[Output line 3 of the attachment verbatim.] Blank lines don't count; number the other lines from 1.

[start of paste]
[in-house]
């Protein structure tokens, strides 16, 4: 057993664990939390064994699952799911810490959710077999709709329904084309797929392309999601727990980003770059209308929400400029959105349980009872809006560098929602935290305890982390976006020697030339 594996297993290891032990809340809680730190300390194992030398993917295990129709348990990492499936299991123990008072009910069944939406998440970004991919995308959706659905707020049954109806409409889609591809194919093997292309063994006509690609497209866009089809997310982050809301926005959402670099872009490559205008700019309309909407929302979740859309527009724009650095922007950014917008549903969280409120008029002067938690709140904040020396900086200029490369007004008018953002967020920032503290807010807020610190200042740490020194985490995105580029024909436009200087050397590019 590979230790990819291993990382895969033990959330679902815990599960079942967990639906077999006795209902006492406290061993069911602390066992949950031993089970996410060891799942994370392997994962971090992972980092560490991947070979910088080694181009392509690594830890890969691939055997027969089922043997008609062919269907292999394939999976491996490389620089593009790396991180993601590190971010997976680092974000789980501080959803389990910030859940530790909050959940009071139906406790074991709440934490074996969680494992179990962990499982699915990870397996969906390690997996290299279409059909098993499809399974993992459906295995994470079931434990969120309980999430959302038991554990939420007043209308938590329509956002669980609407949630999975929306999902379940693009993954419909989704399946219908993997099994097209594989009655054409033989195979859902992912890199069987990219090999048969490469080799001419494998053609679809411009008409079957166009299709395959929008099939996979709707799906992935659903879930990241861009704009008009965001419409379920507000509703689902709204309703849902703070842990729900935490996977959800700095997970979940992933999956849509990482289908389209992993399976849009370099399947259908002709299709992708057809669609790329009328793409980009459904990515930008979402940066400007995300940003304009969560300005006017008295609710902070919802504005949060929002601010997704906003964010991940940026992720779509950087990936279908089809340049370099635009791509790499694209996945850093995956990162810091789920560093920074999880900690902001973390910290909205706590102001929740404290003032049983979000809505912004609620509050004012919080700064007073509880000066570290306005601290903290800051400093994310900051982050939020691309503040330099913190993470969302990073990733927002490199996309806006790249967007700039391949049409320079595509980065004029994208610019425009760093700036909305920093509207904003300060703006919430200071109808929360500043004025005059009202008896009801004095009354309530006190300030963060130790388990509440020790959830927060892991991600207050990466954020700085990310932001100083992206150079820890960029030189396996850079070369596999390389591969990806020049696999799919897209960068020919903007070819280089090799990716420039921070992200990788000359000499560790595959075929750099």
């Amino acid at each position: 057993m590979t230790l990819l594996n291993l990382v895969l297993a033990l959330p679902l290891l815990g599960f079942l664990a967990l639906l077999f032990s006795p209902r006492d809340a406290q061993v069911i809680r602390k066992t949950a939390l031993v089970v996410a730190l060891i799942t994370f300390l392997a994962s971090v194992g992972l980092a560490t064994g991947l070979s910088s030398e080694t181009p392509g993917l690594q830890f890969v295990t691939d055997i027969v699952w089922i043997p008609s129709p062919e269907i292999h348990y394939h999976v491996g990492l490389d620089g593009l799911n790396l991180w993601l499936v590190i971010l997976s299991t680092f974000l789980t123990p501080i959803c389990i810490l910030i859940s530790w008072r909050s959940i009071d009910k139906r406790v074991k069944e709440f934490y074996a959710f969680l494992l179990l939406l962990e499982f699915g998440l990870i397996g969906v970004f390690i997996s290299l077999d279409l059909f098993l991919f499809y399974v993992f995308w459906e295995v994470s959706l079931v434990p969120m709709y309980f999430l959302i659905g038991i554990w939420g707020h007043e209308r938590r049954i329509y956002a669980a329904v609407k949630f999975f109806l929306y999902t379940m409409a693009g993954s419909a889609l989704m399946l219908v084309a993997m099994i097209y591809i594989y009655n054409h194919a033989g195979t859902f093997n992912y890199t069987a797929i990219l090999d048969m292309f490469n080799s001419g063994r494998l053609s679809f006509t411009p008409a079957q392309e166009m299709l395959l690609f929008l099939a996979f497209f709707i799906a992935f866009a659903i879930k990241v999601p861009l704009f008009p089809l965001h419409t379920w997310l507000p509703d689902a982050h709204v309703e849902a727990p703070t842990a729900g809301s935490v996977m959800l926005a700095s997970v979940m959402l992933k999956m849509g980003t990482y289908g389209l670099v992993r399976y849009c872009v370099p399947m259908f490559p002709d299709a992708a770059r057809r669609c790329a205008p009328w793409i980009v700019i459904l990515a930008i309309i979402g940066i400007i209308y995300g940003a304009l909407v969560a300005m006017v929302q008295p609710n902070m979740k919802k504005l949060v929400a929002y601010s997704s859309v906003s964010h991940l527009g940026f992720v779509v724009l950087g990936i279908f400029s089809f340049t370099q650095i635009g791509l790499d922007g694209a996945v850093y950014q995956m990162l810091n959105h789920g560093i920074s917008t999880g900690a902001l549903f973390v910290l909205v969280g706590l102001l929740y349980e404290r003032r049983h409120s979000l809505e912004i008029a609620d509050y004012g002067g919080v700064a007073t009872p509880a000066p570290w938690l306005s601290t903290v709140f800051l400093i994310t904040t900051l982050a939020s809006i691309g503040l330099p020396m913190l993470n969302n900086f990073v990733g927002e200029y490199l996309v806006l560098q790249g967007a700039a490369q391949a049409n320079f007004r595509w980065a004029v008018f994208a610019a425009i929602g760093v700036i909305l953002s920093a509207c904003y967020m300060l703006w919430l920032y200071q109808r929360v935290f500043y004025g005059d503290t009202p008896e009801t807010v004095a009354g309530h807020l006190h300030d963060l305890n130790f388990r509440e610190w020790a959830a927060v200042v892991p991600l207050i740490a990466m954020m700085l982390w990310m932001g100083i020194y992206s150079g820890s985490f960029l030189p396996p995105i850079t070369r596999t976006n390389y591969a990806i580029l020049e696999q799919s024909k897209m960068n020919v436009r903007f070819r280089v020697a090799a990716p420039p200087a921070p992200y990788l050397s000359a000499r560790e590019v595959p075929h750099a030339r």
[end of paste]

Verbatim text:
């Amino acid at each position: 057993m590979t230790l990819l594996n291993l990382v895969l297993a033990l959330p679902l290891l815990g599960f079942l664990a967990l639906l077999f032990s006795p209902r006492d809340a406290q061993v069911i809680r602390k066992t949950a939390l031993v089970v996410a730190l060891i799942t994370f300390l392997a994962s971090v194992g992972l980092a560490t064994g991947l070979s910088s030398e080694t181009p392509g993917l690594q830890f890969v295990t691939d055997i027969v699952w089922i043997p008609s129709p062919e269907i292999h348990y394939h999976v491996g990492l490389d620089g593009l799911n790396l991180w993601l499936v590190i971010l997976s299991t680092f974000l789980t123990p501080i959803c389990i810490l910030i859940s530790w008072r909050s959940i009071d009910k139906r406790v074991k069944e709440f934490y074996a959710f969680l494992l179990l939406l962990e499982f699915g998440l990870i397996g969906v970004f390690i997996s290299l077999d279409l059909f098993l991919f499809y399974v993992f995308w459906e295995v994470s959706l079931v434990p969120m709709y309980f999430l959302i659905g038991i554990w939420g707020h007043e209308r938590r049954i329509y956002a669980a329904v609407k949630f999975f109806l929306y999902t379940m409409a693009g993954s419909a889609l989704m399946l219908v084309a993997m099994i097209y591809i594989y009655n054409h194919a033989g195979t859902f093997n992912y890199t069987a797929i990219l090999d048969m292309f490469n080799s001419g063994r494998l053609s679809f006509t411009p008409a079957q392309e166009m299709l395959l690609f929008l099939a996979f497209f709707i799906a992935f866009a659903i879930k990241v999601p861009l704009f008009p089809l965001h419409t379920w997310l507000p509703d689902a982050h709204v309703e849902a727990p703070t842990a729900g809301s935490v996977m959800l926005a700095s997970v979940m959402l992933k999956m849509g980003t990482y289908g389209l670099v992993r399976y849009c872009v370099p399947m259908f490559p002709d299709a992708a770059r057809r669609c790329a205008p009328w793409i980009v700019i459904l990515a930008i309309i979402g940066i400007i209308y995300g940003a304009l909407v969560a300005m006017v929302q008295p609710n902070m979740k919802k504005l949060v929400a929002y601010s997704s859309v906003s964010h991940l527009g940026f992720v779509v724009l950087g990936i279908f400029s089809f340049t370099q650095i635009g791509l790499d922007g694209a996945v850093y950014q995956m990162l810091n959105h789920g560093i920074s917008t999880g900690a902001l549903f973390v910290l909205v969280g706590l102001l929740y349980e404290r003032r049983h409120s979000l809505e912004i008029a609620d509050y004012g002067g919080v700064a007073t009872p509880a000066p570290w938690l306005s601290t903290v709140f800051l400093i994310t904040t900051l982050a939020s809006i691309g503040l330099p020396m913190l993470n969302n900086f990073v990733g927002e200029y490199l996309v806006l560098q790249g967007a700039a490369q391949a049409n320079f007004r595509w980065a004029v008018f994208a610019a425009i929602g760093v700036i909305l953002s920093a509207c904003y967020m300060l703006w919430l920032y200071q109808r929360v935290f500043y004025g005059d503290t009202p008896e009801t807010v004095a009354g309530h807020l006190h300030d963060l305890n130790f388990r509440e610190w020790a959830a927060v200042v892991p991600l207050i740490a990466m954020m700085l982390w990310m932001g100083i020194y992206s150079g820890s985490f960029l030189p396996p995105i850079t070369r596999t976006n390389y591969a990806i580029l020049e696999q799919s024909k897209m960068n020919v436009r903007f070819r280089v020697a090799a990716p420039p200087a921070p992200y990788l050397s000359a000499r560790e590019v595959p075929h750099a030339r």